On a typical day I can receive anywhere between 100 and 300 business related emails. Throughout the world on average over 100 billion business emails get sent every day to over 900 million different email accounts. That’s a lot of email content!
Although slightly tarnished by spam, email still remains part of most digital marketing strategies for many businesses. Over the years, we’ve worked with a number of digital marketing agencies, helping them with the supply of translated versions of their email campaign material. Gathered from this then, here then are my top 5 tips for successfully localising your email marketing campaign.
1. Ensure you are not breaking the law. Because email marketing relies heavily on data for its transmission (i.e the email addresses of recipients) email marketers need to ensure they do not in any way flout any data protection or privacy laws in the various markets where they are running campaigns. Unfortunately there are no universals when it comes to global data protection laws and what might be permissible in one country might be totally unacceptable in another. Draw up a list of the countries where you will be running your campaign and check regional/local laws relating to data protection and email marketing.
2. Form and function. Unless you are planning to send out individual prospecting emails using an email client such as outlook, the chances are you’ll be designing and building the emails in HTML and then distributing them using a distribution service like mailchimp. Many of these such services provide templated emails, but in my experience, for brand consistency etc, email marketers will want to design and build their own bespoke HTML emails. Typically HTML emails are built using tables (rather than cascading style sheets), so its important to consider any language specific requirements when you’re designing bespoke layouts. Obvious things like text direction needs to be considered but also word growth and whitespace which will vary depending on which locales you’re targeting and which languages are spoken there. If you’re using a distribution method like mailchimp ensure you check the language will be supported – mailchimp supports over 25 languages.
3. Content and text quality. Its surprising how often we receive (unsolicited) prospecting emails from language service providers and freelance translators purporting to be experts in language who are looking for work, whose emails are appallingly written. Writing compelling email content that encourages the reader to not only open the email but also follow up is an art and a science that all email marketers should aspire to. If there is one thing that puts potential customers off doing anything with an email (except pressing delete or moving it to junk) it is poorly written content. Ensure all of your content is fully and professionally translated (including any links in the body of the email, subject line, forwarding options, auto responses etc) and then get that text checked and tested. Unchecked, sloppy text that is written badly will only lead to poor response rates and zero click throughs.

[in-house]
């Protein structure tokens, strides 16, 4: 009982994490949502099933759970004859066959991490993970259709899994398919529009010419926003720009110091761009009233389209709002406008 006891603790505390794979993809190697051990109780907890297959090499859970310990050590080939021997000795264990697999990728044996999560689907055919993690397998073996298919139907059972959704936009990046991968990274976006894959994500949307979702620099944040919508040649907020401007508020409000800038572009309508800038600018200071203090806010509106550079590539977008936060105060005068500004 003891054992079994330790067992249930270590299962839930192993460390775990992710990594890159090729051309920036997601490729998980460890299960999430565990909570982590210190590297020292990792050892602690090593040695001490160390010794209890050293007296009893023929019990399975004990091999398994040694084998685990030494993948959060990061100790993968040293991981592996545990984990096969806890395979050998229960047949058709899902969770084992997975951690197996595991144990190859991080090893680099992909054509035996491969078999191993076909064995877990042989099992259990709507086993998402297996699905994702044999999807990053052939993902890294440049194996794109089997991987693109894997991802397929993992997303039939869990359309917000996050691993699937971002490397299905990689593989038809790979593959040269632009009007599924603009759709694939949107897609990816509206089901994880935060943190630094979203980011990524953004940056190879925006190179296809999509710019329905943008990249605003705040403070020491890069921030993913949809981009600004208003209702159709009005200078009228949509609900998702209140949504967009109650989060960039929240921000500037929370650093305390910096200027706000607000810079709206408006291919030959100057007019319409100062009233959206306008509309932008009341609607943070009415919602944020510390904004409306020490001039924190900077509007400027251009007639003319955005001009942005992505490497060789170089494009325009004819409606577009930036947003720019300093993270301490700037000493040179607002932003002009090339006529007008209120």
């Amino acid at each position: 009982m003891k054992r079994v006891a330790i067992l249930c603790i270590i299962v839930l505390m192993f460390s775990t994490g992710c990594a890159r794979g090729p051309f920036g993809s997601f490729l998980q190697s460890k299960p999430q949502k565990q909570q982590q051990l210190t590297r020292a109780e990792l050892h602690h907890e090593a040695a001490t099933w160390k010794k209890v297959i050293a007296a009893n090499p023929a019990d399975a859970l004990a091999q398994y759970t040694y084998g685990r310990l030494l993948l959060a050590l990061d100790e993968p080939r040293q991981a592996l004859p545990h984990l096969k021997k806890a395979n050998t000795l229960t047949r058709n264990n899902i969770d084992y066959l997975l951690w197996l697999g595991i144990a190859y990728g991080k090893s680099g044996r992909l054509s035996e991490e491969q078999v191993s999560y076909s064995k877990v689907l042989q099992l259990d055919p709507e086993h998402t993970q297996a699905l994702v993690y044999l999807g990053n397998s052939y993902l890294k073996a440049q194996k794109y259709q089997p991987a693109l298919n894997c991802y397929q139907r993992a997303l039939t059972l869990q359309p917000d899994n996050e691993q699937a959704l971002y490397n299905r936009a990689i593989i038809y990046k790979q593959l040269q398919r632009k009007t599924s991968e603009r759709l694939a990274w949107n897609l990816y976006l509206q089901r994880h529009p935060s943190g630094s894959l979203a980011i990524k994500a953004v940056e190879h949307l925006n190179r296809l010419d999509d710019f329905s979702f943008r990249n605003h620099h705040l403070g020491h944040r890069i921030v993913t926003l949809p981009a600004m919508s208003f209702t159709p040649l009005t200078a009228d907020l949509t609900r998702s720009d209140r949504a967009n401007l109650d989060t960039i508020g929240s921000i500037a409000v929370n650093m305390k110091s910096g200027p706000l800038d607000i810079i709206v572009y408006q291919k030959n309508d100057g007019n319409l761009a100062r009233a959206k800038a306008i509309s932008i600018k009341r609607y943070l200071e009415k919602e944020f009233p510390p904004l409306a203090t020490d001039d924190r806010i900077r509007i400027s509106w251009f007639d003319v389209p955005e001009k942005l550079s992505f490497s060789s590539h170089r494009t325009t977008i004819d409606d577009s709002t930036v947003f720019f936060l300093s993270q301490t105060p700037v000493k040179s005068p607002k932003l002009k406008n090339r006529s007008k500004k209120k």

4. Think how your localised email will look when it is being read. Many of the best practises that apply to email marketing in general can also be applied when localising your email campaign. All new campaigns should be thoroughly tested prior to being sent out. Emails should be read on a range of different email clients to see how well they work in different situations. Email marketers who are looking to localise their campaign should test their email on any regionalised version of email clients in use (i.e. a French version of Outlook etc) and on email platforms that are widely used in the locations they are targeting (such as mail.ru in Russia). Investigating platform (screen, mobile, tablet etc) usage in the regions being targeted and then testing for this. An HTML Arabic email may look excellent on screen but might not look so hot on mobile and tablet.
5. Be prepared for follow up. Sometimes when I receive marketing via email, it seems to me as if the sender did not intend for me to do anything other than read and delete their message. This is wrong and email marketing should be seen as part of the ongoing communication with prospective/current clients and customers. If you send out communication via email expect it to be responded to. Email marketers who are localising their offer should be prepared to receive follow up requests and queries from their efforts and should be able to respond to them in the most appropriate way (i.e. in the source language of the response). Having a system in place that allows for this might be part of a globalisation initiative where you have staff who speak specific languages ready to respond to queries that arise from email marketing. If you don’t have such a system in place make sure you have potential partners lined up who can help with translating and understanding the nature of the requests and then follow up as needed.